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States struggle to keep top teachers

States struggle to keep top teachers

By DORIE TURNER/ Associated Press

February 01, 2010

ATLANTA (AP) — Most states are holding tight to policies that protect incompetent teachers and poor training programs, shortchanging educators and their students before new teachers even step into the classroom, according to a new national report card.

The study from the National Council on Teacher Quality – which will be released Friday – paints a grim picture of how states handle everything from pay to discipline for public school teachers. States are using “broken, outdated and inflexible” policies that ultimately hurt how children learn, according to the report. In fact, even the top scoring state, Florida, received a C, with most states getting Ds or Fs. A handful of states – including Georgia, Texas and Louisiana – got a C-minus.

“We think it’s really a blueprint for reform,” council vice president Sandi Jacobs said about the report, called the State Policy Teacher Yearbook. “Each goal is something we think states could and should be doing to reform teacher quality.”

The National Council on Teacher Quality is a Washington, D.C.-based nonprofit that focuses on teacher policies at the federal, state and local level.

The report outlines weaknesses that frustrate parents like Barbara Jones, who lives in the Atlanta suburb of Acworth and has four children in middle and high school. Jones said she once pulled her daughter out of an elementary class after hearing what teacher she would have – the same teacher who had made her son miserable a few years prior with her short temper, disorganized classroom and condescending attitude.

“That teacher stands out as one who probably should have lost her job a long time ago,” Jones said. “It’s sad that the really good teachers and the really bad teachers seem to get the same treatment.”

Still, not everyone – particularly teachers – agree with the report’s findings.

Jeff Hubbard, president of the Georgia Association of Educators, which represents more than 40,000 educators in the state, called the report “incredibly flawed” because it doesn’t do enough to promote successful programs in states.

“This was more of a ‘gotcha’ document rather than ’here’s what’s working, let’s celebrate it, let’s share it,’” he said. “Instead it’s, ‘this stinks, this stinks, this stinks.’”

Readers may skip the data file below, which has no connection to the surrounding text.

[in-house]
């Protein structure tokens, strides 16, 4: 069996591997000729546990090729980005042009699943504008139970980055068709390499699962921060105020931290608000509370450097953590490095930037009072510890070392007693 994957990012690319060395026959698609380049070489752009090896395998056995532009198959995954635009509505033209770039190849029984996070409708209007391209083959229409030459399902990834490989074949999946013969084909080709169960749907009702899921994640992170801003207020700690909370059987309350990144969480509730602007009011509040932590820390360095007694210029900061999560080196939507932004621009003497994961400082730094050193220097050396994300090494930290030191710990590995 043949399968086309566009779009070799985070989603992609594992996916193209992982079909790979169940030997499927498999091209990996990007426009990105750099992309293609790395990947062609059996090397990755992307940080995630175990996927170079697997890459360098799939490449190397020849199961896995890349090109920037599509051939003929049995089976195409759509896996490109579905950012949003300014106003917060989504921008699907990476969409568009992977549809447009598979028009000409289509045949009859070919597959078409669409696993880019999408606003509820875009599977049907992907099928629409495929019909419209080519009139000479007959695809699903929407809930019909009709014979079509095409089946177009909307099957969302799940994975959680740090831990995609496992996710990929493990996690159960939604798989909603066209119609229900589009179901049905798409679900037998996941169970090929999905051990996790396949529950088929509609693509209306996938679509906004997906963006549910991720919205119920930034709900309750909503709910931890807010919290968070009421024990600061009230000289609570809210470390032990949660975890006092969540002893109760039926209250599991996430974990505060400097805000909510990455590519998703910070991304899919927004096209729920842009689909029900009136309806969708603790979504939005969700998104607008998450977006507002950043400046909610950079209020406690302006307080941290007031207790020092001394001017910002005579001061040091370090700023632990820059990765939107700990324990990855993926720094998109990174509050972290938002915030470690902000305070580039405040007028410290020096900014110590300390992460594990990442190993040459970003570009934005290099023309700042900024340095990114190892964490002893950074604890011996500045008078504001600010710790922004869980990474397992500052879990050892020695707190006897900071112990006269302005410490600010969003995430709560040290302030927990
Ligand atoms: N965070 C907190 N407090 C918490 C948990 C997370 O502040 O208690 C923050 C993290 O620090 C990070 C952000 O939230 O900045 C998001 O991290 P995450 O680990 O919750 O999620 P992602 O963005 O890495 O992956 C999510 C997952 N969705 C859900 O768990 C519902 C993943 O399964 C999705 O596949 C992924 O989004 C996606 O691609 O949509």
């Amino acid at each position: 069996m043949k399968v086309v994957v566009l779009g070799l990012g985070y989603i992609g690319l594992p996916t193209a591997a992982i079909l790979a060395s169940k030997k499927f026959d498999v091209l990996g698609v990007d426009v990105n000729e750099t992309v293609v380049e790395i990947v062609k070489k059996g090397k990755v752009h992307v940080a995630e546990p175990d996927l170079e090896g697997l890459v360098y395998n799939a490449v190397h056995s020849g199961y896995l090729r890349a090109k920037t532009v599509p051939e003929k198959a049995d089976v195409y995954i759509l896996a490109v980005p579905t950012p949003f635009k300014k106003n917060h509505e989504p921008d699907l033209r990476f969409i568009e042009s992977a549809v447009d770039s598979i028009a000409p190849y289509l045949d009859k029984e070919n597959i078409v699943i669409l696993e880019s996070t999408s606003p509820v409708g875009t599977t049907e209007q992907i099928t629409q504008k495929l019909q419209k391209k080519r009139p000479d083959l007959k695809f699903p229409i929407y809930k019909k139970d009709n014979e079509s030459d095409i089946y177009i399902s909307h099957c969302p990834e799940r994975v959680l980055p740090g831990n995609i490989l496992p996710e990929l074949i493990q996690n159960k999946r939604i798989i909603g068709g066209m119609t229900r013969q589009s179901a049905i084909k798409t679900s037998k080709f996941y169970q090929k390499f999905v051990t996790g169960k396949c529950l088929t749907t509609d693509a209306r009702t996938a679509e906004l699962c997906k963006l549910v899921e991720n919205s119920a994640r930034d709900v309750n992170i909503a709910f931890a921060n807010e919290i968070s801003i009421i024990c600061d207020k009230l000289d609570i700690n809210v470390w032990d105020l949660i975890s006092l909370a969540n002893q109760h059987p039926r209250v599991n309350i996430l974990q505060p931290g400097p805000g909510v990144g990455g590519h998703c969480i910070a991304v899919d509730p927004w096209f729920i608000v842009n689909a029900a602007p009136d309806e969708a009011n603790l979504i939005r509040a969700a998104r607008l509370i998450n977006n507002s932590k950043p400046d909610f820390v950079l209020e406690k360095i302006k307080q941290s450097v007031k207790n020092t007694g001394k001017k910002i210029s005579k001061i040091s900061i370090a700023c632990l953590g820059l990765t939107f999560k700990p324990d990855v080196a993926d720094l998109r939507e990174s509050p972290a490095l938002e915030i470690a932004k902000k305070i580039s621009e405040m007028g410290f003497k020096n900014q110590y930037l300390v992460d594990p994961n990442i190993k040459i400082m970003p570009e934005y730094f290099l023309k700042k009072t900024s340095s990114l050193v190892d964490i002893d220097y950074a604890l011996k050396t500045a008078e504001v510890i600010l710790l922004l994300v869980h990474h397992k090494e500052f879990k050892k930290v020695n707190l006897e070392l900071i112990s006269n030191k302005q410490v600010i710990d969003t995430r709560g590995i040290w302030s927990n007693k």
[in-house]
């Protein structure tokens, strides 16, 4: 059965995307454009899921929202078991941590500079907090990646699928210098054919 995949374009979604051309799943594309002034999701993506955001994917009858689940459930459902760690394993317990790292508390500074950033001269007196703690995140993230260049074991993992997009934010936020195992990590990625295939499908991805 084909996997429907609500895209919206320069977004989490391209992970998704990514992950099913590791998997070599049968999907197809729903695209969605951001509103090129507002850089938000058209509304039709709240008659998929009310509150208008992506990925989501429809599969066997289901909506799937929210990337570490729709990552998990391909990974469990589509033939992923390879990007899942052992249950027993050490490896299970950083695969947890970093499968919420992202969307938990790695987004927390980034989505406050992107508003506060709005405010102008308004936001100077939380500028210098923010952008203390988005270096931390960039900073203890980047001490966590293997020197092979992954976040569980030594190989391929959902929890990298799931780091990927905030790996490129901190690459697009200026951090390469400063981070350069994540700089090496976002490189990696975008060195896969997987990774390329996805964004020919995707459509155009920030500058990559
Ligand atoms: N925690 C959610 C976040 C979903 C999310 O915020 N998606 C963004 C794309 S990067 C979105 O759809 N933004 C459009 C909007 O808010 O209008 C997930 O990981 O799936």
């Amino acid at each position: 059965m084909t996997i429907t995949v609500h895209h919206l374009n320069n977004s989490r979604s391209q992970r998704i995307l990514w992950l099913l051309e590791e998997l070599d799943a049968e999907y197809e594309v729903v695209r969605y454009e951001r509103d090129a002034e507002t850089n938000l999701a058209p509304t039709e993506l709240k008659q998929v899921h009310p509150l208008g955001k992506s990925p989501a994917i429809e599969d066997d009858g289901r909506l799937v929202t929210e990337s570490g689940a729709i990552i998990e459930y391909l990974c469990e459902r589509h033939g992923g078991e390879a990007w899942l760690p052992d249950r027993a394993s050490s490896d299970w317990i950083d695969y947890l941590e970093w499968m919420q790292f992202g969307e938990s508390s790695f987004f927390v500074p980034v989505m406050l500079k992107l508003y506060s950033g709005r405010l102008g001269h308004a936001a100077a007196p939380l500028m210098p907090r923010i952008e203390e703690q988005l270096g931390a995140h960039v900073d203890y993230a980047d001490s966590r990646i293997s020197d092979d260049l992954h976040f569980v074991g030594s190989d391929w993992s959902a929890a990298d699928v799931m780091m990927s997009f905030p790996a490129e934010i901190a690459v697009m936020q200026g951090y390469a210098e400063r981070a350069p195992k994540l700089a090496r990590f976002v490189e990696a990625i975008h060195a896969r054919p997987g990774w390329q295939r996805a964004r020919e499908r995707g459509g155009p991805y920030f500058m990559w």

He said while he’s proud that Georgia is in the top 10 in the report, the council’s opinion that “everybody stinks” takes away from it.

A few other key findings:

- All but four states allow teachers who are fired multiple appeals of their dismissal, leading to a process that can last years.

- Only five states have adequate preparation for elementary educators on how to teach reading, and only one trains educators to be effective math teachers.

- More than half of the states don’t require special education teachers to take subject-matter courses while in school and don’t test them on how much of the content they know.

- Nearly every state allows tenure to be awarded “virtually automatically,” which protects inadequate teachers and makes it difficult for schools to fire them.

The report, called the “State Teacher Policy Yearbook,” comes on the heels of the deadline for states’ applications for the highly competitive Race to the Top federal grants. Those require states to prove they are strong in certain areas of education ranging from performance pay for quality teachers to welcoming environments for charter schools.

Jacobs said some of the issues outlined in the report could be addressed as states scramble to show they meet the guidelines to get some of the $4 billion in Race to the Top money. Already, some states like Georgia and Colorado are eyeing laws on performance pay, while others, such as Tennessee, have made student test scores a large part of teacher evaluations.

“We really agonized a bit over whether we should delay coming out, would there be a flurry of state activity? There is some, but it has to play out,” Jacobs said. “It’s a very exciting time to be doing this work because who would have thought there would be a $4 billion carrot?” - On the Net: National Council on Teacher Quality:

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